Vermont’s Governor Phil Scott signed a recreational marijuana law on January 22, 2018. The law is the first recreational marijuana law to be enacted by a state legislature without a ballot initiative. It will take effect on July 1, 2018.
The law eliminates all penalties for possession of one ounce or less of marijuana and permits a person who is 21 years of age or older to grow up to two mature and four immature marijuana plants. However, marijuana may not be consumed in a public place, such as streets, parks, public buildings, places of public accommodation and places where the use of tobacco products is prohibited. The law also does not protect individuals from prosecution for being under the influence while operating a motor vehicle or consuming marijuana while operating a motor vehicle.
The law does not create a retail marketplace for marijuana.
Importantly for employers, the law provides that it shall not be construed to do any of the following:
- Require an employer to permit or accommodate the use, consumption, possession, transfer, display, transportation, sale or growing of marijuana in the workplace;
- Prevent an employer from adopting a policy that prohibits the use of marijuana in the workplace;
- Create a cause of action against an employer that discharges an employee for violating a policy that restricts or prohibits the use of marijuana by employees; or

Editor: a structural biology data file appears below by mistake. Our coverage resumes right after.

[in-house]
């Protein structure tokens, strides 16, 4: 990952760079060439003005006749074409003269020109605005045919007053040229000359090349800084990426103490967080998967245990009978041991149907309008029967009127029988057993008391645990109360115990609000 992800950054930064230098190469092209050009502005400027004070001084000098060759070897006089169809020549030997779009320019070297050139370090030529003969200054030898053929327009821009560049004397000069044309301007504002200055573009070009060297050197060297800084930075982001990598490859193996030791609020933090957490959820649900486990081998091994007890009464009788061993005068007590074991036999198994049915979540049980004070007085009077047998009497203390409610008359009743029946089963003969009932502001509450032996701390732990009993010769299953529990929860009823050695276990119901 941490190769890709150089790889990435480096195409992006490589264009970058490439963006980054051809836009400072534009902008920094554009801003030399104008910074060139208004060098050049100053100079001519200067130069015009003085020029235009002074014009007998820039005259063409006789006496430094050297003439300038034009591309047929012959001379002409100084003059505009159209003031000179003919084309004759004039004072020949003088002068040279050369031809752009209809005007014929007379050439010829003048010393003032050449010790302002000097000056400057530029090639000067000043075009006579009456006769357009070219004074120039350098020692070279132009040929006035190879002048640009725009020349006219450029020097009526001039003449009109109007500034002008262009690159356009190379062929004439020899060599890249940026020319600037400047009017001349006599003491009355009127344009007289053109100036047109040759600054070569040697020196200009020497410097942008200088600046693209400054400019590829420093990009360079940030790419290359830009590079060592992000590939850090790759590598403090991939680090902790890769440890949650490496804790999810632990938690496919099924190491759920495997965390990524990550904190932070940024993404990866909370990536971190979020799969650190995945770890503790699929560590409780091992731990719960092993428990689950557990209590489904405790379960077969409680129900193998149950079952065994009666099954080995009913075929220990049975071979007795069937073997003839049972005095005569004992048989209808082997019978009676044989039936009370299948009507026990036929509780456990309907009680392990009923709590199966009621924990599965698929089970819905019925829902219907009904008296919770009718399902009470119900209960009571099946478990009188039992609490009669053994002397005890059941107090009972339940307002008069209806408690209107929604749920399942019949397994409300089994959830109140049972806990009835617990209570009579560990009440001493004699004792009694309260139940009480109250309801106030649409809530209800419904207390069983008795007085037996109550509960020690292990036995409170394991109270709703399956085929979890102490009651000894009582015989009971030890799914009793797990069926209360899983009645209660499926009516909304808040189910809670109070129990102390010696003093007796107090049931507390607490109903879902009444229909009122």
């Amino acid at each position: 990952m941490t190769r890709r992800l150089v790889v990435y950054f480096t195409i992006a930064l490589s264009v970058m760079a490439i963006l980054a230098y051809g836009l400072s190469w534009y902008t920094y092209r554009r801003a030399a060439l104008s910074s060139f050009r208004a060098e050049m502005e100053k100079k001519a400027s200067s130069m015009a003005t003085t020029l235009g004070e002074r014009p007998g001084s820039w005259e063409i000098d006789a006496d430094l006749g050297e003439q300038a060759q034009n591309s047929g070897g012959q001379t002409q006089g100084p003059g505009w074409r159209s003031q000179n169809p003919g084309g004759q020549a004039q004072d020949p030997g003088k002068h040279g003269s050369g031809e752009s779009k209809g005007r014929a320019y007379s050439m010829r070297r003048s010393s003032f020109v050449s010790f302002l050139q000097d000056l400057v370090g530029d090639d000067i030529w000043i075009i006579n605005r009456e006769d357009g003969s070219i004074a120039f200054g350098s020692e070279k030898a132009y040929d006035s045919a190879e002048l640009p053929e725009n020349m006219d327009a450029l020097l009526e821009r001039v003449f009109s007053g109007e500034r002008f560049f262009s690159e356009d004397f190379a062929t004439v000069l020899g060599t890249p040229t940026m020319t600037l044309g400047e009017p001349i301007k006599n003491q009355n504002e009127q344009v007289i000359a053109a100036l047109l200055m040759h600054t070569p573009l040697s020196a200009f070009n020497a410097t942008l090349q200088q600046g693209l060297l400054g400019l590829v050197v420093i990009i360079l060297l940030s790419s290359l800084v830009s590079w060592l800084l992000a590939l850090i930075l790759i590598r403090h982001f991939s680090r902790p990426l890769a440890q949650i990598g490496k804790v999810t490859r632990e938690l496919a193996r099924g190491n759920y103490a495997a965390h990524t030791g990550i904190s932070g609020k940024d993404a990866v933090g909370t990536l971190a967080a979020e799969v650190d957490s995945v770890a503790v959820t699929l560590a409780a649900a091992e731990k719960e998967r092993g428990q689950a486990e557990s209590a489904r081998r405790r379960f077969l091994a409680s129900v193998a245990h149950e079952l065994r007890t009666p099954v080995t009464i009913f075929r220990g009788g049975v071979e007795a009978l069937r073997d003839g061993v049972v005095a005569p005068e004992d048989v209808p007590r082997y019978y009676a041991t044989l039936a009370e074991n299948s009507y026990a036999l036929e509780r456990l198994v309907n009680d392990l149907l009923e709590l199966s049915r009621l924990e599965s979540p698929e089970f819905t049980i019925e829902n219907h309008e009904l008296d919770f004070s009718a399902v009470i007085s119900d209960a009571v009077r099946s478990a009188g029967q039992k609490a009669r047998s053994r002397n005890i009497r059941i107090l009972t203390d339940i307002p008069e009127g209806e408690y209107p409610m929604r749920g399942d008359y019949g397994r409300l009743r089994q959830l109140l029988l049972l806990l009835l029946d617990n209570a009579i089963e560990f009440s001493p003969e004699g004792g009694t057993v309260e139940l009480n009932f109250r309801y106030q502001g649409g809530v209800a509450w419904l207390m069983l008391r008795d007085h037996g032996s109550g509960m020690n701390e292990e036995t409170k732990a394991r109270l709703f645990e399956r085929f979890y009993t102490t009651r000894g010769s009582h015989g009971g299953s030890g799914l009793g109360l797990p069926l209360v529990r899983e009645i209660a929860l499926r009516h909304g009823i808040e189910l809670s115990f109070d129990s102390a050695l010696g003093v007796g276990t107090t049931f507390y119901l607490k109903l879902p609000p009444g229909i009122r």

- Prevent an employer from prohibiting or otherwise regulating the use, consumption, possession, transfer, display, transportation, sale or growing of marijuana on the employer’s premises.
The Governor’s Marijuana Advisory Commission has been directed to report on adopting a comprehensive regulatory structure for legalizing and licensing the marijuana market on or before December 15, 2018, in order to revise drug laws that have a disparate impact on racial minorities, help prevent access to marijuana by youths, better control the safety and quality of marijuana being consumed by Vermonters, substantially reduce the illegal marijuana market, and use revenues to support substance use prevention and education and enforcement of impaired driving laws.